October 27, 2009

Geniuses among themselves

Daniel Kehlmann: Measuring the World

So many Geniuses in only one book, Gauss, the two Humbolds, Goethe, Kant, Daguerre, Bonpland.....

The Measuring the World is an amusing and very pleasant novel about two great German scientists: Carl Friedrich Gauss and Alexander von Humboldt. Two parallel lives, two parallel stories in the really best period of the German spirit. They have much in common, but still they have quite different lives.

Gauss is the son of a gardener, he has very big luck when his teacher discovers this boy is an extremely smart someone. Alexander von Humboldt is a noble man, a nephew of a duke and his family is befriended with Goethe, so he can get the best education without any problem. But despite of the different origin, both become professor.

Gauss is thinking always about the problems of the mathematics, he is more a theoretical man, he lives in Göttingen, he has a family, a “normal” life with all the usual problems, Humboldt is more a practical someone, he wants to make about everything statistics, he spends many years in Latin America, but he has no family (except his famous brother Willheim von Humboldt and his family) It looks like Gauss can to find his place in the world easier. Although he is thinking always about the world would be better for him 100 years later. (It funny, how this fictionalized character of Carl Friedrich Gauss is thinking and talking about the real technical inventions of the 20. century.) Goethe is like a god for Humboldt, Gauss hates the great man from Weimar, he thinks, the poet is a very stupid someone.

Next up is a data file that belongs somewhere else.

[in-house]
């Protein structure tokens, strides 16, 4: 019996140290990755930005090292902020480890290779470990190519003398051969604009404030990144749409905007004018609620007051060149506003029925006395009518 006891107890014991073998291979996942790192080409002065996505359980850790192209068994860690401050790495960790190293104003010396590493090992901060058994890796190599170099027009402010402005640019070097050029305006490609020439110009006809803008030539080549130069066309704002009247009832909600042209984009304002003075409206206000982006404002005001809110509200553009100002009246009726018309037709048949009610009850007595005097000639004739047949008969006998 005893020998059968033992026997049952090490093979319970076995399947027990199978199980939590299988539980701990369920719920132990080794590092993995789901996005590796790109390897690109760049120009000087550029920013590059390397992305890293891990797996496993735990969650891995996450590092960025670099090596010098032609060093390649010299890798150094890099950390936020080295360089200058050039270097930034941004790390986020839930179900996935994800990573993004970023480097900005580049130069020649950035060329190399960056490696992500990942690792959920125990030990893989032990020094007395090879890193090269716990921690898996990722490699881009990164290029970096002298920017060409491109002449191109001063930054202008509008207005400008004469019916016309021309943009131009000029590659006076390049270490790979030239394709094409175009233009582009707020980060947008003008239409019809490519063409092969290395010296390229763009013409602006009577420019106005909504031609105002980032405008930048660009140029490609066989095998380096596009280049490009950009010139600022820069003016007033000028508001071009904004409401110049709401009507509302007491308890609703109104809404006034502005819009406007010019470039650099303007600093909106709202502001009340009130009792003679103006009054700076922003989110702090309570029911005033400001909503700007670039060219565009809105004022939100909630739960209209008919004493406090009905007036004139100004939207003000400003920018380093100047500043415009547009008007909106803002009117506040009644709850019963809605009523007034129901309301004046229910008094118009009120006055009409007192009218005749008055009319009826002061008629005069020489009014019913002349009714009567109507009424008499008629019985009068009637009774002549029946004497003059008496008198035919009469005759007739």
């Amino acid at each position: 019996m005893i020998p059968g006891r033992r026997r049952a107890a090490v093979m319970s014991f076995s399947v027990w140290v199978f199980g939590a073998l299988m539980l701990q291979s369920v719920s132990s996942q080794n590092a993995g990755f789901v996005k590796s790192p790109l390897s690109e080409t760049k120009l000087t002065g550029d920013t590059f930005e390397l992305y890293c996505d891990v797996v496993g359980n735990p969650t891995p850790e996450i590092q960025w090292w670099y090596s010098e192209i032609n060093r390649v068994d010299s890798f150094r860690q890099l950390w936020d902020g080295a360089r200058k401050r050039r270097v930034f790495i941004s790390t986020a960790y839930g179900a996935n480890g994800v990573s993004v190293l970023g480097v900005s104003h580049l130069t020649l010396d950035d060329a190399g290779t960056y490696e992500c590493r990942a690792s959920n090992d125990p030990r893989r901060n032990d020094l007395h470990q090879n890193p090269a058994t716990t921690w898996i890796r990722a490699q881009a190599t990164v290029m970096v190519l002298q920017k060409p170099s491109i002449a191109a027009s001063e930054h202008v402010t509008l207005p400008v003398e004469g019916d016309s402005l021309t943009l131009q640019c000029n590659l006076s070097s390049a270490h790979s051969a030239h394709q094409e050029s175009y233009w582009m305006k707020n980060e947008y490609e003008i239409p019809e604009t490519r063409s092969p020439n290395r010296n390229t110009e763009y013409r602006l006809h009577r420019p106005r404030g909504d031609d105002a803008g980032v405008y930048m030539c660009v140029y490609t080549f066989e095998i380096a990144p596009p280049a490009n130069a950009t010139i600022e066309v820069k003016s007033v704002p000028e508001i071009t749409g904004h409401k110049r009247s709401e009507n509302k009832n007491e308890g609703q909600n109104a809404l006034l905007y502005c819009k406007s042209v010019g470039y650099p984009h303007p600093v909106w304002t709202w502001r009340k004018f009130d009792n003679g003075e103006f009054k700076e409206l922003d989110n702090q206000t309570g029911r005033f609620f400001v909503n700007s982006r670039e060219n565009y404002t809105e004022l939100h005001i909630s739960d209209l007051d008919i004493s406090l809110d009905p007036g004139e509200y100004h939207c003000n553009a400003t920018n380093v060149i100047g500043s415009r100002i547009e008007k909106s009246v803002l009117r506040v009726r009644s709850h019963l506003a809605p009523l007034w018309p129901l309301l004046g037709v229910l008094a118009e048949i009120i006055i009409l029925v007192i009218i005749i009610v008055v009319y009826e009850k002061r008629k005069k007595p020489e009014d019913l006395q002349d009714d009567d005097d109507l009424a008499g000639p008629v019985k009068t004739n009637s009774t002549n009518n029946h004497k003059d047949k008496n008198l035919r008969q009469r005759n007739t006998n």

The end of the 18. and the begin of the 19. century is a great time of the European culture. So, it’s a bit strange when a story is from a cynical, a sceptical point of view. But it's an interesting idea: the greatest scientists of that era maybe didn’t think the same about these years like we do now, 200 years later.
And the end of the story shows a quite interesting perspective, when Gauss’s son travels to America. It’s right that those years were fantastic for the European culture, but maybe it was the last time, and great things happened later only on the “new continent”. 

This review was written for The German Reading Challenge

1 megjegyzés:

Marie said...

sounds like a really interesting book!

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